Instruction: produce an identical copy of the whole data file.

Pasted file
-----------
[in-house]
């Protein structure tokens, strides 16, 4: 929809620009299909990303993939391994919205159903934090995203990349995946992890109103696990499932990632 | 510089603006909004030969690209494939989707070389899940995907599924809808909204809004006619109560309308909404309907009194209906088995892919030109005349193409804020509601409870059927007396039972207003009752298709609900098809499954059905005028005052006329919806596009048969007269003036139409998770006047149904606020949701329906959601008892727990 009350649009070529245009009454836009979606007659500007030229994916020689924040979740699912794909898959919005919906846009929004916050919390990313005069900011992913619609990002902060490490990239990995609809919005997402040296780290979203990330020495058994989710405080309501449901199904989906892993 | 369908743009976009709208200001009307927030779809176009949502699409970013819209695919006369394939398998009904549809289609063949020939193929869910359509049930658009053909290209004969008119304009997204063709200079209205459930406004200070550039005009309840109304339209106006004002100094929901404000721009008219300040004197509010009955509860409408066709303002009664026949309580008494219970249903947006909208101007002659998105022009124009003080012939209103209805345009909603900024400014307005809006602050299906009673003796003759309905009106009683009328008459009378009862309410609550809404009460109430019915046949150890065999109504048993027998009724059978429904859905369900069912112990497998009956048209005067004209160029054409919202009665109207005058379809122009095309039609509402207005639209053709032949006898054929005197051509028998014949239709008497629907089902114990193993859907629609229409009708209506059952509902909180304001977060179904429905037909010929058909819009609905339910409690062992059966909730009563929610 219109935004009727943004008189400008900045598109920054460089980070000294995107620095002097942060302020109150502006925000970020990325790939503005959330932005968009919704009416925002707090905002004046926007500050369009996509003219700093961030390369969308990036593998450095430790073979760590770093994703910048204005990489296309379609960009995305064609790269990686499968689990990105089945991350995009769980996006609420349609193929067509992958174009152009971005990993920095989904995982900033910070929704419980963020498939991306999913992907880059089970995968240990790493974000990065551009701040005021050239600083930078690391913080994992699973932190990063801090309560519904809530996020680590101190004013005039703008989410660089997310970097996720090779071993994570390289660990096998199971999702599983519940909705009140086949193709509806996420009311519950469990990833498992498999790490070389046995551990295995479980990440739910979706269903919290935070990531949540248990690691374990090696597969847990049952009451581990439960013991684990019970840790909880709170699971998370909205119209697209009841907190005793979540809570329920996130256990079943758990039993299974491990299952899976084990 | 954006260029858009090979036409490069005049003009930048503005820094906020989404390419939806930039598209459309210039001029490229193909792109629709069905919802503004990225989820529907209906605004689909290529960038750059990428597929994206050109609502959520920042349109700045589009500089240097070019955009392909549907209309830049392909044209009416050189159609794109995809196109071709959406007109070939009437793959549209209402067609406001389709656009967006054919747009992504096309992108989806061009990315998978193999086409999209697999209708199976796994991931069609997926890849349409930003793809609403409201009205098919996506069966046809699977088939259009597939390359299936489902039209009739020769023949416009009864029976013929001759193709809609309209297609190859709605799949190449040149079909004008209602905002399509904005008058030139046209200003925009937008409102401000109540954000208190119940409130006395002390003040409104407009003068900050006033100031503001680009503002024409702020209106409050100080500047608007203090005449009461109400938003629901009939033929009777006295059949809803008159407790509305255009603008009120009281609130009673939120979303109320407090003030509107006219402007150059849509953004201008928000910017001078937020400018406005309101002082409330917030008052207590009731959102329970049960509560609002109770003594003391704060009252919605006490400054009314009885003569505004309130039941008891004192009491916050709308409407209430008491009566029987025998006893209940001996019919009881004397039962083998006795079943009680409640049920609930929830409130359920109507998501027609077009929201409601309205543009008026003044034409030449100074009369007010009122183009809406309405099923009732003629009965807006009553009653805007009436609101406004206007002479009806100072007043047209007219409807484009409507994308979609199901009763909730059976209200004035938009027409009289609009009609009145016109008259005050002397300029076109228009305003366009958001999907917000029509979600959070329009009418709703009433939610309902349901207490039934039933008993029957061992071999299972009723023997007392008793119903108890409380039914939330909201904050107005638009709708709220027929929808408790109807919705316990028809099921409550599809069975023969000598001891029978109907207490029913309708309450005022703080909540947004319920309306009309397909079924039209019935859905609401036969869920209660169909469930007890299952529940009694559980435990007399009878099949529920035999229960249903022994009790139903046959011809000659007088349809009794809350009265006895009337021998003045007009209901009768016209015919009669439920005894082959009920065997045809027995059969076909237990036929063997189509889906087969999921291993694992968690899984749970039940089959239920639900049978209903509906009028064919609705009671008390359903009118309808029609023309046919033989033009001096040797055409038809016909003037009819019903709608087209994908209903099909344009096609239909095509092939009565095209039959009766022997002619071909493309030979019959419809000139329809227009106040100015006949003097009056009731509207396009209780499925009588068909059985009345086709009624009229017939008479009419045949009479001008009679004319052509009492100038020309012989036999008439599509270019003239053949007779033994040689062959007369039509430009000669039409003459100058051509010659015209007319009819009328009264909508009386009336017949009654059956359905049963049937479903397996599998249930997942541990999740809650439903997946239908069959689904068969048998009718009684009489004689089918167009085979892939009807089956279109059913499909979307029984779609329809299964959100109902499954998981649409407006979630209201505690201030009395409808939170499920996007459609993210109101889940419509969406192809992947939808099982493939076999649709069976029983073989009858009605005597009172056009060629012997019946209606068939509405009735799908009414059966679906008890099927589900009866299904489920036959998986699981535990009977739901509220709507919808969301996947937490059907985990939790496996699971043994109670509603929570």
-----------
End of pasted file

[in-house]
């Protein structure tokens, strides 16, 4: 929809620009299909990303993939391994919205159903934090995203990349995946992890109103696990499932990632 | 510089603006909004030969690209494939989707070389899940995907599924809808909204809004006619109560309308909404309907009194209906088995892919030109005349193409804020509601409870059927007396039972207003009752298709609900098809499954059905005028005052006329919806596009048969007269003036139409998770006047149904606020949701329906959601008892727990 009350649009070529245009009454836009979606007659500007030229994916020689924040979740699912794909898959919005919906846009929004916050919390990313005069900011992913619609990002902060490490990239990995609809919005997402040296780290979203990330020495058994989710405080309501449901199904989906892993 | 369908743009976009709208200001009307927030779809176009949502699409970013819209695919006369394939398998009904549809289609063949020939193929869910359509049930658009053909290209004969008119304009997204063709200079209205459930406004200070550039005009309840109304339209106006004002100094929901404000721009008219300040004197509010009955509860409408066709303002009664026949309580008494219970249903947006909208101007002659998105022009124009003080012939209103209805345009909603900024400014307005809006602050299906009673003796003759309905009106009683009328008459009378009862309410609550809404009460109430019915046949150890065999109504048993027998009724059978429904859905369900069912112990497998009956048209005067004209160029054409919202009665109207005058379809122009095309039609509402207005639209053709032949006898054929005197051509028998014949239709008497629907089902114990193993859907629609229409009708209506059952509902909180304001977060179904429905037909010929058909819009609905339910409690062992059966909730009563929610 219109935004009727943004008189400008900045598109920054460089980070000294995107620095002097942060302020109150502006925000970020990325790939503005959330932005968009919704009416925002707090905002004046926007500050369009996509003219700093961030390369969308990036593998450095430790073979760590770093994703910048204005990489296309379609960009995305064609790269990686499968689990990105089945991350995009769980996006609420349609193929067509992958174009152009971005990993920095989904995982900033910070929704419980963020498939991306999913992907880059089970995968240990790493974000990065551009701040005021050239600083930078690391913080994992699973932190990063801090309560519904809530996020680590101190004013005039703008989410660089997310970097996720090779071993994570390289660990096998199971999702599983519940909705009140086949193709509806996420009311519950469990990833498992498999790490070389046995551990295995479980990440739910979706269903919290935070990531949540248990690691374990090696597969847990049952009451581990439960013991684990019970840790909880709170699971998370909205119209697209009841907190005793979540809570329920996130256990079943758990039993299974491990299952899976084990 | 954006260029858009090979036409490069005049003009930048503005820094906020989404390419939806930039598209459309210039001029490229193909792109629709069905919802503004990225989820529907209906605004689909290529960038750059990428597929994206050109609502959520920042349109700045589009500089240097070019955009392909549907209309830049392909044209009416050189159609794109995809196109071709959406007109070939009437793959549209209402067609406001389709656009967006054919747009992504096309992108989806061009990315998978193999086409999209697999209708199976796994991931069609997926890849349409930003793809609403409201009205098919996506069966046809699977088939259009597939390359299936489902039209009739020769023949416009009864029976013929001759193709809609309209297609190859709605799949190449040149079909004008209602905002399509904005008058030139046209200003925009937008409102401000109540954000208190119940409130006395002390003040409104407009003068900050006033100031503001680009503002024409702020209106409050100080500047608007203090005449009461109400938003629901009939033929009777006295059949809803008159407790509305255009603008009120009281609130009673939120979303109320407090003030509107006219402007150059849509953004201008928000910017001078937020400018406005309101002082409330917030008052207590009731959102329970049960509560609002109770003594003391704060009252919605006490400054009314009885003569505004309130039941008891004192009491916050709308409407209430008491009566029987025998006893209940001996019919009881004397039962083998006795079943009680409640049920609930929830409130359920109507998501027609077009929201409601309205543009008026003044034409030449100074009369007010009122183009809406309405099923009732003629009965807006009553009653805007009436609101406004206007002479009806100072007043047209007219409807484009409507994308979609199901009763909730059976209200004035938009027409009289609009009609009145016109008259005050002397300029076109228009305003366009958001999907917000029509979600959070329009009418709703009433939610309902349901207490039934039933008993029957061992071999299972009723023997007392008793119903108890409380039914939330909201904050107005638009709708709220027929929808408790109807919705316990028809099921409550599809069975023969000598001891029978109907207490029913309708309450005022703080909540947004319920309306009309397909079924039209019935859905609401036969869920209660169909469930007890299952529940009694559980435990007399009878099949529920035999229960249903022994009790139903046959011809000659007088349809009794809350009265006895009337021998003045007009209901009768016209015919009669439920005894082959009920065997045809027995059969076909237990036929063997189509889906087969999921291993694992968690899984749970039940089959239920639900049978209903509906009028064919609705009671008390359903009118309808029609023309046919033989033009001096040797055409038809016909003037009819019903709608087209994908209903099909344009096609239909095509092939009565095209039959009766022997002619071909493309030979019959419809000139329809227009106040100015006949003097009056009731509207396009209780499925009588068909059985009345086709009624009229017939008479009419045949009479001008009679004319052509009492100038020309012989036999008439599509270019003239053949007779033994040689062959007369039509430009000669039409003459100058051509010659015209007319009819009328009264909508009386009336017949009654059956359905049963049937479903397996599998249930997942541990999740809650439903997946239908069959689904068969048998009718009684009489004689089918167009085979892939009807089956279109059913499909979307029984779609329809299964959100109902499954998981649409407006979630209201505690201030009395409808939170499920996007459609993210109101889940419509969406192809992947939808099982493939076999649709069976029983073989009858009605005597009172056009060629012997019946209606068939509405009735799908009414059966679906008890099927589900009866299904489920036959998986699981535990009977739901509220709507919808969301996947937490059907985990939790496996699971043994109670509603929570």